It was easy to get used to it because it operates similar to the cheap chinese one I’ve been using.  You rotate one way and the camera follows.  That’s how you drive it.  The thumb switch for manually moving the camera is not a great feature while shooting.  Factory setting is way to fast, so I slowed it down in the settings and use my wrist to turn the stick which will pan the camera smoother than the thumb switch.


In spite of the limitations, overall I really like it.  It will be a great tool in our arsenal for corporate video production here in Dallas.  If anyone has comments, I’d love to hear them.

corporate video teleprompter

The Corporate Video Soundbite

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You’ve been asked to be in the company video.  You’ve read our blog on what to expect and what to wear here.  There are a couple of different ways you will be shot and included in the company video.  In this article, we will discuss these different methods and how you can best represent yourself and your company.

Most company videos are shot documentary style, the subject being interviewed by someone off camera.  Another method is to do a “stand up” looking straight at camera, like a news reporter.  There isn’t a best way, because all these are “tools” and sometimes you need a hammer, and other times you need a screwdriver.  So it all depends on what job you need the video to do.  So let’s discuss.

Documentary Corporate Video ShootDocumentary Style

You will usually sit down (occasionally you might stand), and someone sitting right next to the camera will ask you questions.  This person might be your corporate communications specialist for your company, or it might be one of us.  The video is not going to use the interviewer– so the audience will never see or hear them.  When you answer, try to incorporate the question into your answer.

Don’t worry about messing up.  Just take a pause and pick up just before you fumbled.  Try not to get self-conscious.  Slow down.  Avoid saying “as I said before,” because we probably won’t use the other take.  You can say the same thing over and over, just using different words.  It’s okay.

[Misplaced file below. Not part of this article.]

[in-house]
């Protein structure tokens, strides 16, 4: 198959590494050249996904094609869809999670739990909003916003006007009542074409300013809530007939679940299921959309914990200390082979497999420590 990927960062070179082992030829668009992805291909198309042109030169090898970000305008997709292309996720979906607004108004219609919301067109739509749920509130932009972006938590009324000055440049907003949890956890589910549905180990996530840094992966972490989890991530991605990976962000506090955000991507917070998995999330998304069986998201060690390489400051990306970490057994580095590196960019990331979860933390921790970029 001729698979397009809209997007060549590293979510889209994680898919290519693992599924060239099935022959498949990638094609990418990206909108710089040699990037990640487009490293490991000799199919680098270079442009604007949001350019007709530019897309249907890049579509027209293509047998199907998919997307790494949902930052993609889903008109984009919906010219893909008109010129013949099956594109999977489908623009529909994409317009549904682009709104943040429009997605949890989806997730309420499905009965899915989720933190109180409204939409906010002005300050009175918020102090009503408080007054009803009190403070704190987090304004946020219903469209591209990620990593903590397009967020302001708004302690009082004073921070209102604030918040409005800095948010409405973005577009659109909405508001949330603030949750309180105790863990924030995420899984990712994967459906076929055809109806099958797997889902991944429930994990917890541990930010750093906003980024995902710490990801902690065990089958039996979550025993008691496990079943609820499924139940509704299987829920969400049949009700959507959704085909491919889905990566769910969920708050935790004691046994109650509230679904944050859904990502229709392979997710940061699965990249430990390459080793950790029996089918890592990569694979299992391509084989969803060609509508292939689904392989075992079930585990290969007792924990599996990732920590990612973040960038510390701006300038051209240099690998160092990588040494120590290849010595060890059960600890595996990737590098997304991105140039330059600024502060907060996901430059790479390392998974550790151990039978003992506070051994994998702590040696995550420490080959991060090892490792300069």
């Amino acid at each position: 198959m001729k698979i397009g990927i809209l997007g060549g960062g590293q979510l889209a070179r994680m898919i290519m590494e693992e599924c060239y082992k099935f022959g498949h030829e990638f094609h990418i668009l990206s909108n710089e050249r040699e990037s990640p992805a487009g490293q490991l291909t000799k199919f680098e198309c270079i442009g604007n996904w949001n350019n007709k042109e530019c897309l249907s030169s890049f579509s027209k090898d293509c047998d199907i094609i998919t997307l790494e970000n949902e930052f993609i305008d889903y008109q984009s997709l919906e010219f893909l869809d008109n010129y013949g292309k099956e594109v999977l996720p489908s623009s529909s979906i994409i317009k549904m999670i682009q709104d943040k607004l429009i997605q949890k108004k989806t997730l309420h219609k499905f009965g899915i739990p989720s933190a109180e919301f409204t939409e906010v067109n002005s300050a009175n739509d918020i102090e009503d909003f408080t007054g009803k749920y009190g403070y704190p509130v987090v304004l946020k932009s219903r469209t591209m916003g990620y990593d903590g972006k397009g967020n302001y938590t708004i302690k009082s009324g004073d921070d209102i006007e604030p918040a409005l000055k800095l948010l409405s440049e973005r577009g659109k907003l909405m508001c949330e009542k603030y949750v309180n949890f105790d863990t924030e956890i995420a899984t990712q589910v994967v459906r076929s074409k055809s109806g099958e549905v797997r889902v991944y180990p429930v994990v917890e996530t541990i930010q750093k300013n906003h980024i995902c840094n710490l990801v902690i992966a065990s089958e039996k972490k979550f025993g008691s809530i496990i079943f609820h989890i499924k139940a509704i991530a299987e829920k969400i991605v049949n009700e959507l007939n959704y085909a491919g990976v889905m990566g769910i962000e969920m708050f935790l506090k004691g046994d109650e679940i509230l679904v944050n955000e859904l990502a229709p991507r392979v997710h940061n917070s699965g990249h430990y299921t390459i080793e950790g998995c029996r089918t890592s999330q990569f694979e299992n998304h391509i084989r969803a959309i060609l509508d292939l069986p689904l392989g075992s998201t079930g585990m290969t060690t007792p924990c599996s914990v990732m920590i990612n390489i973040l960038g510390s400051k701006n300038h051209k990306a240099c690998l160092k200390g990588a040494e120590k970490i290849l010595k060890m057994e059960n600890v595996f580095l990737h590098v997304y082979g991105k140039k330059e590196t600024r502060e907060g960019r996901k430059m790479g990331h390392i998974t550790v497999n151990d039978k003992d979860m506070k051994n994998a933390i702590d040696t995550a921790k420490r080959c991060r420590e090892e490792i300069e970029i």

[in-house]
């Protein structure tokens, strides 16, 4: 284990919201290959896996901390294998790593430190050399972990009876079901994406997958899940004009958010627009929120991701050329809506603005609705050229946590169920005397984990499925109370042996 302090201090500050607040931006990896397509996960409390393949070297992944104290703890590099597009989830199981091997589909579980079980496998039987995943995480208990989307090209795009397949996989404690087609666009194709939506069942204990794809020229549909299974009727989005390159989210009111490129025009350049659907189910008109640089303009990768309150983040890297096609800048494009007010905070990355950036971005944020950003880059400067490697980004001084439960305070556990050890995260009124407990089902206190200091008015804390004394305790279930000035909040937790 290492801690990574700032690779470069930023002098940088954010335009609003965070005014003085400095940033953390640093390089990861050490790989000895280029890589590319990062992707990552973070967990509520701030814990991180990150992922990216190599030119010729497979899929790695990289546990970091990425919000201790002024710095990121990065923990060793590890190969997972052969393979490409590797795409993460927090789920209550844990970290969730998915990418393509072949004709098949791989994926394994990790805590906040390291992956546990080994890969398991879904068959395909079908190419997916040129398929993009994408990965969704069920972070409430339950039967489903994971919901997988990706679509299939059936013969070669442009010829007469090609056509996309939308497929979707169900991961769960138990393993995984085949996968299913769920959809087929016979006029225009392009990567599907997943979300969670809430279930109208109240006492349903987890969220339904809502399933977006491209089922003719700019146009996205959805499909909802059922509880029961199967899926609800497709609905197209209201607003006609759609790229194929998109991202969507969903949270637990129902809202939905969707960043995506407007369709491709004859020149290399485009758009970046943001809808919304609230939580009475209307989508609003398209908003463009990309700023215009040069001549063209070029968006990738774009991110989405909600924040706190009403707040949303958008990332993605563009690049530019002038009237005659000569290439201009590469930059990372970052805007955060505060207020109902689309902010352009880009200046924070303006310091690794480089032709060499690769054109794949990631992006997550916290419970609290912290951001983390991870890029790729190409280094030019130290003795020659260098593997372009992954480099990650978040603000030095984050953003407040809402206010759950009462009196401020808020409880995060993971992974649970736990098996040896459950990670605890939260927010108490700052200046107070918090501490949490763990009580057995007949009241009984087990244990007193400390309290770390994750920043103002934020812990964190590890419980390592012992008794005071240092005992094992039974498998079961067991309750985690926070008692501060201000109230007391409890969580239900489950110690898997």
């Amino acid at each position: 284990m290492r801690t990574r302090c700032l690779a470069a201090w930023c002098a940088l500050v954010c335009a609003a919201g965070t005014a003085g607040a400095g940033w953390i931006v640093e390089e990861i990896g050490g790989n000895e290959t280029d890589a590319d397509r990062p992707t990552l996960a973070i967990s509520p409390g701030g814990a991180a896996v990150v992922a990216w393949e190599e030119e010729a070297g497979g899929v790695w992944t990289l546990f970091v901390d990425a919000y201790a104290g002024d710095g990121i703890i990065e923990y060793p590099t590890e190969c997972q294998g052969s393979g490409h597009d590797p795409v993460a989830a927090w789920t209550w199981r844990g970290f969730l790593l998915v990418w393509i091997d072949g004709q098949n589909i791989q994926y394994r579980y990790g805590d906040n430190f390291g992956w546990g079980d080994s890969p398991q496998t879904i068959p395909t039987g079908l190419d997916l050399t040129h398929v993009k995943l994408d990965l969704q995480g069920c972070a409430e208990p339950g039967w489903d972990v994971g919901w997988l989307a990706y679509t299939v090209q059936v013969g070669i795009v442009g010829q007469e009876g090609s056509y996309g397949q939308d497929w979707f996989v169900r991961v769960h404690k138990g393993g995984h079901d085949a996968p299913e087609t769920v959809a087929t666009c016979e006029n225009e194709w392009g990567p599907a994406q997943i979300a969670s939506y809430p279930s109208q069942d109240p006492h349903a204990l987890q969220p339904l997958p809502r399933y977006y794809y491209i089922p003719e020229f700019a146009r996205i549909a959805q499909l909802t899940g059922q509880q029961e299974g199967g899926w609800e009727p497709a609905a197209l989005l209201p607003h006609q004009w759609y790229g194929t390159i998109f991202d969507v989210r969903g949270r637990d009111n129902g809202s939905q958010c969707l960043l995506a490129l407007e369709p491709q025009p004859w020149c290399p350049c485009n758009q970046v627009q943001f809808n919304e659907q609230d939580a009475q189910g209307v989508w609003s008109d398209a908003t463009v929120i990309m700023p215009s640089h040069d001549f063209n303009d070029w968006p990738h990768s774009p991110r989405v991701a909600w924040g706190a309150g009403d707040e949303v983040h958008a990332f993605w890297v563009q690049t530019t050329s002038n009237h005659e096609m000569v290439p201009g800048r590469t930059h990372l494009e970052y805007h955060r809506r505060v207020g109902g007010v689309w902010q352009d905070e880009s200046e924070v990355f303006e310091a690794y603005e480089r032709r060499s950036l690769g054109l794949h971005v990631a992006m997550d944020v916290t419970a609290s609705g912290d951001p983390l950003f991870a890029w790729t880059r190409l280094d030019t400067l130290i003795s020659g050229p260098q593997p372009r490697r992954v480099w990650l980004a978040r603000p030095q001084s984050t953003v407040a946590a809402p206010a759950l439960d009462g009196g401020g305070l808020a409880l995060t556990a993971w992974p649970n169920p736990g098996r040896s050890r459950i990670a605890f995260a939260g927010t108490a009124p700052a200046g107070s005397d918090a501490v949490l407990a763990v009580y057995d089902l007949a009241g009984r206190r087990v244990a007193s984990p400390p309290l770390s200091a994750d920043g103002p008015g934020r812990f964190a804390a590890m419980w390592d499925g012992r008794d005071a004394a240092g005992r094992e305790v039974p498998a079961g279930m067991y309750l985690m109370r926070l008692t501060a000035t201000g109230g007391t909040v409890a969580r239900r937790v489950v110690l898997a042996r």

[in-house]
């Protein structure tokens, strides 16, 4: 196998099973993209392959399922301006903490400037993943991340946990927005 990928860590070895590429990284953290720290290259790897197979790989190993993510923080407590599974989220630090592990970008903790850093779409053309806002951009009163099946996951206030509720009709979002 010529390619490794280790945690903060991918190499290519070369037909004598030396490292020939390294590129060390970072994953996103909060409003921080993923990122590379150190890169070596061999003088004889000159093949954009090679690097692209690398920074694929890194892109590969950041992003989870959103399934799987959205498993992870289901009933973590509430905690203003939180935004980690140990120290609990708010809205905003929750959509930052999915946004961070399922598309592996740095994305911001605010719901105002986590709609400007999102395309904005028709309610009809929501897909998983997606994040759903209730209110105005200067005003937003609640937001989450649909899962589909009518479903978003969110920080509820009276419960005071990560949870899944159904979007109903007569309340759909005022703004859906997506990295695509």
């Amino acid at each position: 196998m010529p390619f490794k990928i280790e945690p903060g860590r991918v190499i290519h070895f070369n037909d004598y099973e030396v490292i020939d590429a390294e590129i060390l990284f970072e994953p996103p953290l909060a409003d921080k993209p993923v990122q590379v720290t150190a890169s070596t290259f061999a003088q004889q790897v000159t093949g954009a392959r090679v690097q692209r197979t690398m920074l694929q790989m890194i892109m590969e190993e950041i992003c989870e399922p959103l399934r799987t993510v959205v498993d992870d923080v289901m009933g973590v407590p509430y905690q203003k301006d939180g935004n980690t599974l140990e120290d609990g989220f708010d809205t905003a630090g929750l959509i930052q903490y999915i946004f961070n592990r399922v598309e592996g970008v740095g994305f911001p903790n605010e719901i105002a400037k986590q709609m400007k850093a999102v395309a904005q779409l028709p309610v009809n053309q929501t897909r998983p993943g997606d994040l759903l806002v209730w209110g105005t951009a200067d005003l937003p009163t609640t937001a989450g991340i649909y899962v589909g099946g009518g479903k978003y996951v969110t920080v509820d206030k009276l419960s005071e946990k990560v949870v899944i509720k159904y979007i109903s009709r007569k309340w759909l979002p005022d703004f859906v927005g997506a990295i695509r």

There are two schools of thought on having the questions prepped before you begin.  Yes it’s good to be prepared, but coming across rehearsed might be counter productive to the corporate video goals.  But being totally cold might not work either.  I recommend for most to have bullet or outline points.  You can write them down, but don’t read anything when answering (and don’t look down at cards or a note pad).

And for this style, I strongly advise against teleprompter unless you are a professional actor.  I had a client insist on doing documentary style interviews with all the corporate leadership.  Then we ended up redoing it later– it came across very poorly.

The Stand Up

This is where the teleprompter actually works really well, and where I advise using it.  The corporate spokesperson looks right at the lens and tells us what he or she wants us to know.  Scripted truly is the best way for this.  It’s hard to keep looking right at that lens and it feels very uncomfortable for the people not used to doing it.  You don’t want to be searching for words.

Relax, and enjoy.  Most people will do just fine in the corporate video and the production team wants you to look good.  We’re going to make you look as good as possible.  If you have any questions, please feel free to contact us.

Corporate Video Production Dallas

Building a Freelance Career in Corporate Video Production

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Corporate Video Versus Movie Making

corporate video puppetFor all those film students who are graduating from different colleges and some film schools, one of the first choices you have to make is money or art?  (It’s a trick question we’ll address below).  You’ve just spent two or four (or six) years studying film and video.  You’ve learned to shoot and you’ve learned to edit.  You might have learned how to work with a crew.  You’ve problem-solved and you are now looking for that job (career) you’ve invested so heavily in both time and money.

If you’re driving goal, you’re burning obsession is to make narrative feature films, then really this article is not for you.   This is for the film and video professional who enjoys shooting or editing one person corporate stuff, or working with a three to five person crew in the corporate buildings of America.  I graduated from a University with a BA degree in Radio/Television (technically a degree in Communications with a major in RTV).  I wanted to be a filmmaker, but didn’t understand the difference at that time.  My first job after college was as a “field producer” (a catch all term meaning I was that one man band traveling all over the country shooting).  But more often than not, I found myself shooting in company offices, making marketing videos for corporations, or doing training videos.